As we head towards an election, The Times special report highlights the importance of the new Government’s health policy. Eating Disorders is an area which, like mental health and parity of esteem, deserves to be a high priority.
Ellern Mede’s innovative approach to eating disorders treatment is covered by The Times Raconteur special report on the Future of Healthcare. See the report on Ellern Mede on page 11 of the 10 May 2017 issue. See the online version of Raconteur’s full Future of Healthcare report.
We also issued a wide invitation to Times Readers to visit new hospital, Ellern Mede Barnet which was formally opened on 17 June by the MP for Barnet, Theresa Villiers.
Ellern Mede, the specialist centre for eating disorders, is pioneering evidence-based ways to improve outcomes. Will short-term intensive inpatient stays be the future for this devastating mental illness?
“When evidence clearly shows that early intervention in eating disorders is crucial to reversing what can rapidly become an enduring and debilitating condition, waiting for more than 100 days for treatment is very worrying,” warns Peter Curtis, managing director of Ellern Mede, a London centre which has one of very few eating disorder specialist high dependency units in the world.
If eating disorders are addressed in time, treatment outcomes improve and potentially life-threatening complications affecting both physical and mental health can be prevented.
Incidence is highest among teenagers, with many patients eligible for NHS Child and Adolescent Mental Health Services (CAMHS). The Department of Health has set a target to reduce waiting times for treatment for eating disorders to four weeks by 2020. Health policy is steering providers to outpatient and shorter term services for eating disorders, and provision of care from the independent sector will play an important role in helping to beat this devastating illness.
The focus of health policy is to make treatment more accessible and affordable through short-term inpatient stays, supplemented by linked outpatient care. By intervening earlier in the eating disorder, Ellern Mede’s team of experts believe many more families and their loved ones can be spared a lifetime of suffering.
Recent international research suggests that access to specialist eating disorder treatment within the early months of its onset is likely to result in 60 to 80% recovery rates.
Ellern Mede is a specialist hospital that focuses on providing care for eating disorders and commonly related conditions. The hospital currently cares for young people from anywhere in the UK and globally.
This May sees the opening of Ellern Mede’s new purpose-designed hospital – Ellern Mede Barnet. This complements its current provision at Ellern Mede Ridgeway inpatient hospital and outpatient clinics in Harley Street and Wimpole Street, London. It also sees the introduction of an evidence-based family therapy-centred treatment model adapted by Ellern Mede for UK private clients, as well as the launch of a short-term ‘symptom interruption’ adult bulimia inpatient programme.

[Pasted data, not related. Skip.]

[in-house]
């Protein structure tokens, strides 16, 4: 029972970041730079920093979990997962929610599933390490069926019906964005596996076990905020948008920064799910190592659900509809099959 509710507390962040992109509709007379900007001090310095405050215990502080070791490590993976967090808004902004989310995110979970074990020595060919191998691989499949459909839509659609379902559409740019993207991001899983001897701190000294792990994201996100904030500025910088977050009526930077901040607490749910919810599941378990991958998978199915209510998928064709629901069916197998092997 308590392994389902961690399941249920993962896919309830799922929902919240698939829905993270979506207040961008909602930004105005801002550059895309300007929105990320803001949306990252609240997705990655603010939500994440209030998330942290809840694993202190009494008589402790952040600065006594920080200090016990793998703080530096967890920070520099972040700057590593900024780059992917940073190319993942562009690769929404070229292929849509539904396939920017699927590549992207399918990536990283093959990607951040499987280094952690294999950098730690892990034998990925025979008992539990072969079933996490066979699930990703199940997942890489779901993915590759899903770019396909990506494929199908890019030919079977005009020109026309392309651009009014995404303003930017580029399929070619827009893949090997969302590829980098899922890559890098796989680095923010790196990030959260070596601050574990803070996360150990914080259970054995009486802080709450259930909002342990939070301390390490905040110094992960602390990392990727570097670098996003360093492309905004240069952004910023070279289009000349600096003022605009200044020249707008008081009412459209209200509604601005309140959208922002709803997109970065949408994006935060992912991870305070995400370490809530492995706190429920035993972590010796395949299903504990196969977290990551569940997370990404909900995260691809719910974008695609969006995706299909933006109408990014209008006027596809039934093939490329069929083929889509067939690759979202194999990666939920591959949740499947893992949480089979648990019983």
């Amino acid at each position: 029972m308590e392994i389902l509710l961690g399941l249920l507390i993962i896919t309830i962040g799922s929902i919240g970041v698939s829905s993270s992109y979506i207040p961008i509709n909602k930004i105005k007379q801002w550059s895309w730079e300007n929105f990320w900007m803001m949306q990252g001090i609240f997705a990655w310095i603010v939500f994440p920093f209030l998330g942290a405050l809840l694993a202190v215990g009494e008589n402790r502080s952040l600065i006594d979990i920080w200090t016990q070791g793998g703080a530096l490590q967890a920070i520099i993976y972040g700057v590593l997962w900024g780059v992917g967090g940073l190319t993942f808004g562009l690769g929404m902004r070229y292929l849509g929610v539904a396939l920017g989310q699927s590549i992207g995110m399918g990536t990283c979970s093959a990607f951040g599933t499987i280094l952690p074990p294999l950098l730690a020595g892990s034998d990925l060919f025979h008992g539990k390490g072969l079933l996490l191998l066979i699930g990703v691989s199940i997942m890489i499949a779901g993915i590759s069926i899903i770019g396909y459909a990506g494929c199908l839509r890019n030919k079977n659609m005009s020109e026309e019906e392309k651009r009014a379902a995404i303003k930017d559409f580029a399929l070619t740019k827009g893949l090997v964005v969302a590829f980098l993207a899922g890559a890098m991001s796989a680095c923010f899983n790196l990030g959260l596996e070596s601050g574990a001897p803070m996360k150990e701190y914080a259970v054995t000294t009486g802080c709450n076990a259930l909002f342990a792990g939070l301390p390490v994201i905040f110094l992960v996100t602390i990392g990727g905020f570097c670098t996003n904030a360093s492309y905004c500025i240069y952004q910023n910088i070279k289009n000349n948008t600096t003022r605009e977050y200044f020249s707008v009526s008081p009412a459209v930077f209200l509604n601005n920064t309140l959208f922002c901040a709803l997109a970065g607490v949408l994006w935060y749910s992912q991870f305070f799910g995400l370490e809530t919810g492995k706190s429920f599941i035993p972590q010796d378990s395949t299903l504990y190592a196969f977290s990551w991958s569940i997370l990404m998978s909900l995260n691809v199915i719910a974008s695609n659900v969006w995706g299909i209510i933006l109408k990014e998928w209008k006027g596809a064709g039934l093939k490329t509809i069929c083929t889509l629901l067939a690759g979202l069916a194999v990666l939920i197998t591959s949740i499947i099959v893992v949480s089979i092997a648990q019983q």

Affordability for people who seek to fund their own treatment lies in the time-limited nature of Ellern Mede’s treatment programme. Similar programmes have been proven to significantly improve eating disorders among patients in the US over the past 10 years.
“There is a real possibility that by offering short term accessible affordable eating disorder treatment as soon as it is diagnosed we may see a tangible improvement in recovery rates,” said Dr Hind Al Khairulla, clinical director of Ellern Mede.
“We could see a consequent reduction in both numbers of patients requiring longer term inpatient care and also a reduction in the average length of stay at inpatient units. At Ellern Mede, our positive experience with recovery through intensive interventions, even for the most seriously ill patients, indicates that our new outpatient and inpatient programmes can make a real difference to recovery rates.”
Ellern Mede currently treats more than 100 patients a year in its 26-bed unit at Mill Hill, many of those funded by the NHS. Its expansion to outpatient services and the model of short term inpatient stays at its new unit in Barnet is expected to significantly increase the number of patients it treats
So, will this private-sector led model prove to be the beginning of a solution that the health sector will embrace for the future of eating disorder treatment? With as many as 725,000 people in the UK alone thought to have eating disorders, which have a higher mortality rate than any other mental illness, this is something the health sector will be watching with interest.